Stay close to the enduring friends that you have. I’m in touch with many people in that way, and I think I’d be going crazy if I weren’t. I have a cousin I grew up with; we’re two years apart. We’ve spoken every day on the phone for years. Now I have a lot of people I’ve known, many of them my ex-students, come over. Today, one’s coming over for a walk. But I’m gradually getting used to the idea that I don’t have any peers because I’m so old. It’s a strange feeling.
Is it loneliness? Anxiety?
No. It’s funny, I don’t have any anxiety about death. I have in the past, but don’t now. It’s quite remarkable. The relief from this anxiety began when I started rereading my own books, all the novels and all the books of stories. I was really proud of what I had done. So now when I work with people who have death anxiety, I tie this in with regrets in life. The more regrets you have about the way you lived your life, the more death anxiety you suffer. I feel that formula’s really strong. It has meaning to the many patients who come to me with death anxiety. And I think that’s why I have so little of it now, because I have very, very few regrets about my life. If anything, it’s turned out so much better than I ever thought it would when I was a teenager. That, of course, is so much due to Marilyn and knowing her.
What did you love most about her, if you could even say?
Everybody loved Marilyn. She was a tiny little woman, hardly five feet tall. She had incredible social skills, so we rarely had a bad time in our marriage, except when she left for a while. Then there was the time she got so caught up in her position as the head of the Stanford Center for Research on Women that I had to confront her, “I’m not getting much out of this marriage anymore. I’m wondering why we’re still together.” I said this when we were at a restaurant in San Francisco. Her response—it was unbelievable—was to wail loudly. So, anyway, that was the end of that.
Wow. That’s good advice. Wail when you need to.
Everybody in the restaurant was turning around looking at her.
It seems that now at last, despite the pandemic and losses of the last year for everyone, we might be moving in a “new normal,” whatever that means. What would you advise people as we try to come back to life and connection? Would you change what’s called the “normal”? What do you think people need to be and do to live the kind of full life you’ve experienced?
The issue is, what does living a full life mean to you? I work with the issue of regret so often now with patients I see. Even though they’re single sessions, I take a look at that because it opens up all kinds of important things. What are the things you’re disappointed with, and what can we do about changing that now? That’ll be so important for you later on in life.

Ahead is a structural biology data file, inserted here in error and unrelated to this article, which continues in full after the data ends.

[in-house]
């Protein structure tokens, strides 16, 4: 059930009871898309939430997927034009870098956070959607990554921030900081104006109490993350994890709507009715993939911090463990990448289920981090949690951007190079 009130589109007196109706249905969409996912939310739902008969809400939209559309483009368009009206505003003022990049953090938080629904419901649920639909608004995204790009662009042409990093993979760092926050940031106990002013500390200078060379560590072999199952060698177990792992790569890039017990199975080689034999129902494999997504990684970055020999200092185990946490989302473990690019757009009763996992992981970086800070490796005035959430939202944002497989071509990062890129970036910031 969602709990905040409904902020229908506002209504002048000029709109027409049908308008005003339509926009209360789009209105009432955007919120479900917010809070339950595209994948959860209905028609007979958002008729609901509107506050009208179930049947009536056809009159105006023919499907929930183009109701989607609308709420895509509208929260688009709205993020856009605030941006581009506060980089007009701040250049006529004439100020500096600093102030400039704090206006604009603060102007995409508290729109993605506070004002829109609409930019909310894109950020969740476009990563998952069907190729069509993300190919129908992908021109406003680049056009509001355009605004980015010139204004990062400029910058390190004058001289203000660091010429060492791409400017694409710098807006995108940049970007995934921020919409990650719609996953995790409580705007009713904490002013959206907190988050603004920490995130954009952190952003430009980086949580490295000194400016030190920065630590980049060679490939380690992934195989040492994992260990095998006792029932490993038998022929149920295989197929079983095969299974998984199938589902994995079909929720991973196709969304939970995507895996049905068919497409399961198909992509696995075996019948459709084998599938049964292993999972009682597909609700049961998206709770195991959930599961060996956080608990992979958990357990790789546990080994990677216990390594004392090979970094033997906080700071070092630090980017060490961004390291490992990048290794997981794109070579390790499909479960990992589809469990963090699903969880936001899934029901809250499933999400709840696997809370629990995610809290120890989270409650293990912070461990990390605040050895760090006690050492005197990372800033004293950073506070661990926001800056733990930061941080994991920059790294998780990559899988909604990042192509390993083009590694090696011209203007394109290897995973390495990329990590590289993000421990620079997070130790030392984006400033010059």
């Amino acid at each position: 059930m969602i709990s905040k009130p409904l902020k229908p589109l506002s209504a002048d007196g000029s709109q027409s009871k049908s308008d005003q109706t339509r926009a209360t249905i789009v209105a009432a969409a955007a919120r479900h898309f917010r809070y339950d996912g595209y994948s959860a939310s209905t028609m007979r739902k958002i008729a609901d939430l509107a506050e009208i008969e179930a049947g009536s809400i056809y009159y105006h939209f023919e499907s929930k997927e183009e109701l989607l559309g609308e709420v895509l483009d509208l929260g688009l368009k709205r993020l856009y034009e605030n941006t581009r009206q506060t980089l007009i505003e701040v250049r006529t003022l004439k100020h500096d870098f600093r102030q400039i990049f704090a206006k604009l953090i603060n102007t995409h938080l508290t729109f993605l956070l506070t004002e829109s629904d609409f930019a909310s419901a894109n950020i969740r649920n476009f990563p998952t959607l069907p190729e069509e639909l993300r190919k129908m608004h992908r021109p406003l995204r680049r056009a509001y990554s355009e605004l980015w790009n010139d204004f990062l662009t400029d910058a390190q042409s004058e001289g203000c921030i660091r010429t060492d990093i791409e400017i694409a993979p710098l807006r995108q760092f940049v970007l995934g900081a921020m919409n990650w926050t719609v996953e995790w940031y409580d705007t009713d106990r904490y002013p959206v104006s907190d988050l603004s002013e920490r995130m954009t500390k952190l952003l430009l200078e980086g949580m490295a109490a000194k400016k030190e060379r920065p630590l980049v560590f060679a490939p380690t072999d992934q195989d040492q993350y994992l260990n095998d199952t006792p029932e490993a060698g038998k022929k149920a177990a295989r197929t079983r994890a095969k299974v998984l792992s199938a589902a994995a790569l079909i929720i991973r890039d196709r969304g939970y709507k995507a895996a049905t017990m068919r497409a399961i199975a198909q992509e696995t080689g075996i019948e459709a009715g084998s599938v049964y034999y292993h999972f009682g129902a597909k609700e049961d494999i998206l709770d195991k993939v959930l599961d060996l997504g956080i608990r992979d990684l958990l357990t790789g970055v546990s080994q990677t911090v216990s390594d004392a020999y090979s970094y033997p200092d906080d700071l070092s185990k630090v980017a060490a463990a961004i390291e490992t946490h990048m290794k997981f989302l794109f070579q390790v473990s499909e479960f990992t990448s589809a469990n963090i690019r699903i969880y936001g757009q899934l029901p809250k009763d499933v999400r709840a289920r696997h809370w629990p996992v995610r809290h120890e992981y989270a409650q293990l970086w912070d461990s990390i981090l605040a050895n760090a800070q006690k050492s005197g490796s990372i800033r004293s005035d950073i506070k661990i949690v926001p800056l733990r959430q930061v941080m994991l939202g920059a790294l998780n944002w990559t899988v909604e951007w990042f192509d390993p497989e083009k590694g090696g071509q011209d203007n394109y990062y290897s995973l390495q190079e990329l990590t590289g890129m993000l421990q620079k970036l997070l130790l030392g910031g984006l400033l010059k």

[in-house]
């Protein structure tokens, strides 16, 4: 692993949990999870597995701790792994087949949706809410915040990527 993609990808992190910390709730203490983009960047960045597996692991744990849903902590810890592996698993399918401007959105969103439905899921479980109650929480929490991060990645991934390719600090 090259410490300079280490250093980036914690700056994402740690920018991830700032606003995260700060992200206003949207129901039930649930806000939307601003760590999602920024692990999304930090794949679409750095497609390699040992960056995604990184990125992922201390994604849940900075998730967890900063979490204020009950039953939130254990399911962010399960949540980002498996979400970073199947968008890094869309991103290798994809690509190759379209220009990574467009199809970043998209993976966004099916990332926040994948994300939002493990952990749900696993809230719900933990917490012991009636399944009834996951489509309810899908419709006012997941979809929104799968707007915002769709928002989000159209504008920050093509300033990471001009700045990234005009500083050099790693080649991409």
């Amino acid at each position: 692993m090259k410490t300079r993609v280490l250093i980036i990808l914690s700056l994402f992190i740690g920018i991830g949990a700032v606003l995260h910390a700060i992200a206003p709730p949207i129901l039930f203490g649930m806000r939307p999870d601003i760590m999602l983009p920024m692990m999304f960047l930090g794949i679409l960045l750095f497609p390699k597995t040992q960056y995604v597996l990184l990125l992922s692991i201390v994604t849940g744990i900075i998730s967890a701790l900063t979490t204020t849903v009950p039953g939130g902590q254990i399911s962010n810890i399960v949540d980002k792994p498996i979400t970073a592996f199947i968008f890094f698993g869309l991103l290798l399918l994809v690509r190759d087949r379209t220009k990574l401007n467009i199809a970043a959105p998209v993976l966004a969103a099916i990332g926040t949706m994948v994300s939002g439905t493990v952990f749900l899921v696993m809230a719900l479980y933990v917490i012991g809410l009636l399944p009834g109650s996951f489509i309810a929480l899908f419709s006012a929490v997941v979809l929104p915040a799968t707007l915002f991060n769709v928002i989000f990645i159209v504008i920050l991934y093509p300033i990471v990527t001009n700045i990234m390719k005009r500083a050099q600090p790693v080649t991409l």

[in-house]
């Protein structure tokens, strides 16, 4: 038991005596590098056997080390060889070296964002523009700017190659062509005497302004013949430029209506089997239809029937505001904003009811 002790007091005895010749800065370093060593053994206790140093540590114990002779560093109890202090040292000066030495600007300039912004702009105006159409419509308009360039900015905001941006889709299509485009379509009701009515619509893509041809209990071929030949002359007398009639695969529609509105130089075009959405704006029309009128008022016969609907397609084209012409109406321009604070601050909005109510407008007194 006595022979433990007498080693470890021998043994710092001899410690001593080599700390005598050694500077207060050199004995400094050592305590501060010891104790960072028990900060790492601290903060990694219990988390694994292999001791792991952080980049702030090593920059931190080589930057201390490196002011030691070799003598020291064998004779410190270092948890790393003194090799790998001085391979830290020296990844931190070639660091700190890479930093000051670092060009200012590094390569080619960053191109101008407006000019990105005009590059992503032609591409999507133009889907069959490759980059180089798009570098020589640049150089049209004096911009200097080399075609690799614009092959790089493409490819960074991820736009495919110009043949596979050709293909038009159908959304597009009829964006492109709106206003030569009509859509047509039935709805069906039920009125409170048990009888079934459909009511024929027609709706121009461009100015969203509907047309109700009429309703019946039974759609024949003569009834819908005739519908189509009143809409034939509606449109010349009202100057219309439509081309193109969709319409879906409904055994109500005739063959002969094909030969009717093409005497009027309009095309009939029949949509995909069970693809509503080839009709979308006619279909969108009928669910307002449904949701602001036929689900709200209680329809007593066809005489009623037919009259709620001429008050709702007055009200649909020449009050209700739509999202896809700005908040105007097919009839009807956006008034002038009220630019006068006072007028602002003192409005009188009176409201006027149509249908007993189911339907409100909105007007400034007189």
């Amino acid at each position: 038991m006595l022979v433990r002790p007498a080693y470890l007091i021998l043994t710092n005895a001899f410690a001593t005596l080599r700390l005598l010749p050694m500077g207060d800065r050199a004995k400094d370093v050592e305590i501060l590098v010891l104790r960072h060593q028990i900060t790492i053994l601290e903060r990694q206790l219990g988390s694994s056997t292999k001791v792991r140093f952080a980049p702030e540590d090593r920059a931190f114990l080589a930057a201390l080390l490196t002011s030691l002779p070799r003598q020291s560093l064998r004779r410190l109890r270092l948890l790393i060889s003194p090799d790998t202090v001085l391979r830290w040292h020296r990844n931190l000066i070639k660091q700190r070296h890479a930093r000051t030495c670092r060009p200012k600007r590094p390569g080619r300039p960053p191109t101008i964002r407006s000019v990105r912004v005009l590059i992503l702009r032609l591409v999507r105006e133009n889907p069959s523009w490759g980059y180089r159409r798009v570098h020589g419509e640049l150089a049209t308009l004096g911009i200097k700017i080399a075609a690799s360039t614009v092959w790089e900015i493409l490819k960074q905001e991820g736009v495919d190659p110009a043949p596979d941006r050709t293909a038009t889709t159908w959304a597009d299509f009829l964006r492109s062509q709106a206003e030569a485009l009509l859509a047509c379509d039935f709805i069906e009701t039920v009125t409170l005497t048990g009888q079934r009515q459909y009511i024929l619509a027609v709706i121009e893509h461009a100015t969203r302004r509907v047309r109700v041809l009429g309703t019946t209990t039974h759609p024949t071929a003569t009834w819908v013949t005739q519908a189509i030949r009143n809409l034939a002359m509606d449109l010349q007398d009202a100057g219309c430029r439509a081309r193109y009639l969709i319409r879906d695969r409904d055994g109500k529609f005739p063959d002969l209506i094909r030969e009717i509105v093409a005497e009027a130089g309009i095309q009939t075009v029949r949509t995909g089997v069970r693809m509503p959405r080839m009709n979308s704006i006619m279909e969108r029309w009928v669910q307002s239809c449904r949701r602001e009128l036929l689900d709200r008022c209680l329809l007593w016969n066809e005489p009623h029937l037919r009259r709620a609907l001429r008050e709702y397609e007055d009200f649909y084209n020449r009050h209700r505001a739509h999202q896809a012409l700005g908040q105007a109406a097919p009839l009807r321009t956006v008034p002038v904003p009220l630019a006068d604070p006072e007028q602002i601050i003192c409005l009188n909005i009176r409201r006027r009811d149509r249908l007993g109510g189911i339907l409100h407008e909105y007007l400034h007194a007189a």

It’s like the last year has been an opportunity for a reset. People have been thrown off what they used to be.
Yes. Very few people, at least among many I know, want to go back to the kind of work they used to do or want to go back to an office.
Anything else you want to say just about this book that you’ve published or your experience of love and grief?
Writing that book, right until she died, was so important to me and to Marilyn. The book is a matter of death, her death, and life, my life afterwards, so it’s got these two distinct parts as I try to figure out how to live without her and how to deal with my grief. Writing it gave me some kind of purpose.
As noted above, Dr. Yalom will talk with author Joyce Carol Oates at the festival. Oates’ own memoir, “A Widow’s Story” (2011), depicts her struggles after the loss of her husband of 47 years. Both of her latest books, the poetry collection “American Melancholy” and short story collection “The (Other) You,” explore how circumstances and choices indelibly shape how we live and find meaning. The following poem from American Melancholy is reprinted with her permission.
Early April, descending
the long broken hill
behind Panoramic Way.
The hill a puzzle of concrete outcroppings
broken and discontinuous as the aphorisms of Nietzsche.
And the Tunnel not (yet) visible
though its peristalsis begins
to pull, squeeze, tug.
In the dazzling distance,
San Francisco Bay.
As you descend the hill
the glittering Bay retreats
like a memory of happiness
the palette is wide, seemingly random
in sunshine like spangled coins
the curious uneven descent
like a drunk
and the Tunnel not (yet)
defined as in a canvas
of Magritte where it’s the absence of
depth that assures
This is art, not life.
This will not hurt you.
And now passing
the abandoned house
strangely surrounded by chain-link fencing,
razor wire absurd in swagger
protecting what no one wants.
And still you descend the hill,
blinding seeing now
the deserted playing field,
Stilled swings, rusted slide
O where has life gone?—
abandoning these places
abruptly at Warring Street,
and then to Derby
more rapidly now
the Tunnel narrows
at Stuart, College, Russell, too
swiftly passing way-stations
of ordinary life
you would clutch at, in
except sucked by peristalsis
tugged past, breathless
and now the sky lowered
like a sound-proofed ceiling
unremitting, no mercy
at Ashby Avenue
rudely tugged as a teat
made to turn right onto Ashby,
as the morning shudders
visibly, you can feel shrinkage
as out of pastel treetops
the Hospital emerges
grim in efficiency
the “boundless” sky
has vanished, at the Hospital
driveway in the grip
of peristalsis tugged
through the automatic doors
in whose glass a frightened face
and into the twilit foyer
and to the double elevators
rising inexorably to the sixth floor
to room 765
where your life awaits you
sleeping, a tube in his bruised nose
clasped hands on the distended belly
breathing in random gusts
like the lone wind at shore,
and a sickle moon above.
Oh Love—where will you abide when our frail bodies are no more?
The festival is offering a discount on tickets to the Mother’s Day conversation between Dr. Irvin Yalom and Joyce Carol Oates as a way to highlight the universal power of caring. Anyone who is a mother, a professional caretaker, an essential worker — or who has just now decided to tell loved ones afresh how much they mean to you — can use the code CARE in checkout to get 50% off the $15 ticket price. This event also is included in any of the festival’s three passes. You can purchase A Matter of Life and Death, American Melancholy, and The (Other) You in checkout.
Special opportunity: Afterparty with Dr. Yalom
With a tax-deductible donation of $100 to the nonprofit Bay Area Book Festival, you can get a special invitation to an afterparty on Zoom for a casual, warm conversation with maximum 10 guests. Hurry before the party is full!
This story was brought to you by the Bay Area Book Festival. This year this Festival takes place virtually May 1-9, with eleven programs for adults and eight for young readers. Visit the BABF website for full details. Berkeleyside is a media sponsor of the Bay Area Book Festival.